# [EM] Approval Voting elections don't always have an equilibrium

Jan Kok jan.kok.5y at gmail.com
Fri Dec 23 22:39:56 PST 2005

```In Rob Brown's "Movie Night" introduction to election methods, Rob
suggests that allowing people to watch the current vote results and
change their votes as often as they like would lead to a stable
situation where no one would feel a need to change their vote.  (I
believe that situation is called a Nash equilibrium, is that right?)

Here is a situation where there apparently is no such equilibrium.

6 A>B>C These voters initially approve A
3 B>A>C approve B and A
8 B>C>A approve B
10 C>A>B approve C

So the Approval votes initially are
A=9 B=11 C=10
Now the C>A>B voters approve A
A=19 B=11 C=10
The B>C>A voters approve C
A=19 B=11 C=18
The C>A>B voters un-approve A
A=9 B=11 C=18
The B>C>A voters un-approve C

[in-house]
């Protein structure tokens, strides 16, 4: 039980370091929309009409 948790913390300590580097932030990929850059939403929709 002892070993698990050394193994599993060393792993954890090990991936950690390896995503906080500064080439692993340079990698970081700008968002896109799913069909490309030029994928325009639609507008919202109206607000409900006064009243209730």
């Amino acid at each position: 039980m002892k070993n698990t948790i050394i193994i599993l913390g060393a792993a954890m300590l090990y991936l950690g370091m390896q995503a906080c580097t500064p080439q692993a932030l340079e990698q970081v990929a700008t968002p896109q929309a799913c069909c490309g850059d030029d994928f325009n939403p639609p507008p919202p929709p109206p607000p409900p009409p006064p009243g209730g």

A=9 B=11 C=10
...and we are back where we started.

(B is winning at this point.  What if the B>A>C voters attempt to
freeze the situation by un-approving A?

A=6 B=11 C=10
The C>A>B voters approve A
A=16 B=11 C=10
The B>C>A voters approve C
A=16 B=11 C=18
Now the B>A>C voters re-approve A!
A=19 B=11 C=18
...and we are back in the previous sequence.)

So, it seems an Approval election can have NO equilibrium, and
obviously there will often be ONE equilibrium.  Question: can there be
more than one equilibrium?

Cheers,
- Jan

```

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